5. DROP YOUR TOY, YOU GET MINE. I usually use two identical toys for fetch, so Tucker and I are never in any conflict about who gets what. Playing with two toys has also cut down on barking because it allows me to get into a nice tossing rhythm, so he doesn’t have to wait for me to walk to the toy, lean all the way down, and pick it up before tossing. If he remains quiet, I say “GO!” and toss right away. When he brings me the first toy and drops it at my feet, I say “GO!” and then toss the second toy. NOTE: I always say “GO!”  and THEN throw the toy, because my goal is to use “GO!” just like a click to mark behaviors, and I want him listening to the word, not just fixating on the toy.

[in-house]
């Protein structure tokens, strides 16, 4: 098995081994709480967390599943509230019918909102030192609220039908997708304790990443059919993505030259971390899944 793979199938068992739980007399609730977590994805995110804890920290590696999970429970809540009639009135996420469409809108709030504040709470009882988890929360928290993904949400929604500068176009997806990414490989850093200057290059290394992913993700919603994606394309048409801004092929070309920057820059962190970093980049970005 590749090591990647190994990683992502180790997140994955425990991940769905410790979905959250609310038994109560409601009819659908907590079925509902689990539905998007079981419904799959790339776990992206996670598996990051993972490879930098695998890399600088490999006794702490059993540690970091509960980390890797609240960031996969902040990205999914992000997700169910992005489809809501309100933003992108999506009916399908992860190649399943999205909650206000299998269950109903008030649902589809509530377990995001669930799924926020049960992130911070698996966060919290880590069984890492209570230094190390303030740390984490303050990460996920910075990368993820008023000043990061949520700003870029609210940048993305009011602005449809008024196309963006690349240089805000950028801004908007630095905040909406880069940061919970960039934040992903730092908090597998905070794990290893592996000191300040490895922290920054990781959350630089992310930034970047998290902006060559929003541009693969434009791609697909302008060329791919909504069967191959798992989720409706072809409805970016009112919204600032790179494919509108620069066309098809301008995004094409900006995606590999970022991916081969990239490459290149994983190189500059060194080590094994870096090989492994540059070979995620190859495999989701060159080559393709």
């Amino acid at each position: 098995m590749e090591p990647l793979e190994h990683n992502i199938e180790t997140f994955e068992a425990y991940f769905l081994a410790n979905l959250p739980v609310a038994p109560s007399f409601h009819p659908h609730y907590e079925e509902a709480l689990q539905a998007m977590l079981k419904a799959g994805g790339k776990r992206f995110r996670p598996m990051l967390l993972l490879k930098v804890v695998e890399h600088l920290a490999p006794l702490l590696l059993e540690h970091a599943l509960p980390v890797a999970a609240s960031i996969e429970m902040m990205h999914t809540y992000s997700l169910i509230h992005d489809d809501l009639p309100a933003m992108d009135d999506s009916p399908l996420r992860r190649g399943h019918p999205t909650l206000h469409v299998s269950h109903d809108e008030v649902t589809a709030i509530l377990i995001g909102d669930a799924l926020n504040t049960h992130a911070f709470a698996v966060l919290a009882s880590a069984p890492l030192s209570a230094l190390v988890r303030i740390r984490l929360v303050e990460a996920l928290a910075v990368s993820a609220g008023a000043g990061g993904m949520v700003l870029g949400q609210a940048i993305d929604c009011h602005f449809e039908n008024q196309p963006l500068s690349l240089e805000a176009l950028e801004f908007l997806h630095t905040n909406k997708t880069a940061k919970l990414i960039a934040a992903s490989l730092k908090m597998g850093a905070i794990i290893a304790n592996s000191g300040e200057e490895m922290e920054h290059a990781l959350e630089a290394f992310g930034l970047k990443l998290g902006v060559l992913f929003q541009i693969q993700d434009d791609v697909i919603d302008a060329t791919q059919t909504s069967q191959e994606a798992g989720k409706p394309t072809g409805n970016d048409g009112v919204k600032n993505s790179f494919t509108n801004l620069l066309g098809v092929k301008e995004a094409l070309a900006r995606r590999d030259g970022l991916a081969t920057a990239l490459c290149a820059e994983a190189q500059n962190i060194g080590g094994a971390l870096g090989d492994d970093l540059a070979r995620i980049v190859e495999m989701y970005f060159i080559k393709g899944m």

6. RESPONDING TO CUES and OFFERING BEHAVIORS MAKES ME SAY “GO.” As trust has grown, I’ve gradually been able to ask Tucker for simple behaviors before I make each throw, such as looking at me, sitting on cue, putting his feet on a platform, holding a solid stay without barking, or following me a few steps backwards in front position. An important behavior to teach was backing off and letting me pick up toys from the ground without lunging for my hands, which I also shaped using “GO!” as a marker signal each time he waited patiently or backed away.
  7. QUIET DOGS GET TO KEEP PLAYING. As long as he’s in control of himself—no barking, able to respond to cues, no wild snatches at my hands or clothes, we’re good to play for five or ten minutes–with a couple breaks. 5-10 minutes of all-out Mad Max style fetch-mayhem at at time is PLENTY in my opinion, for any dog, no matter how energetic.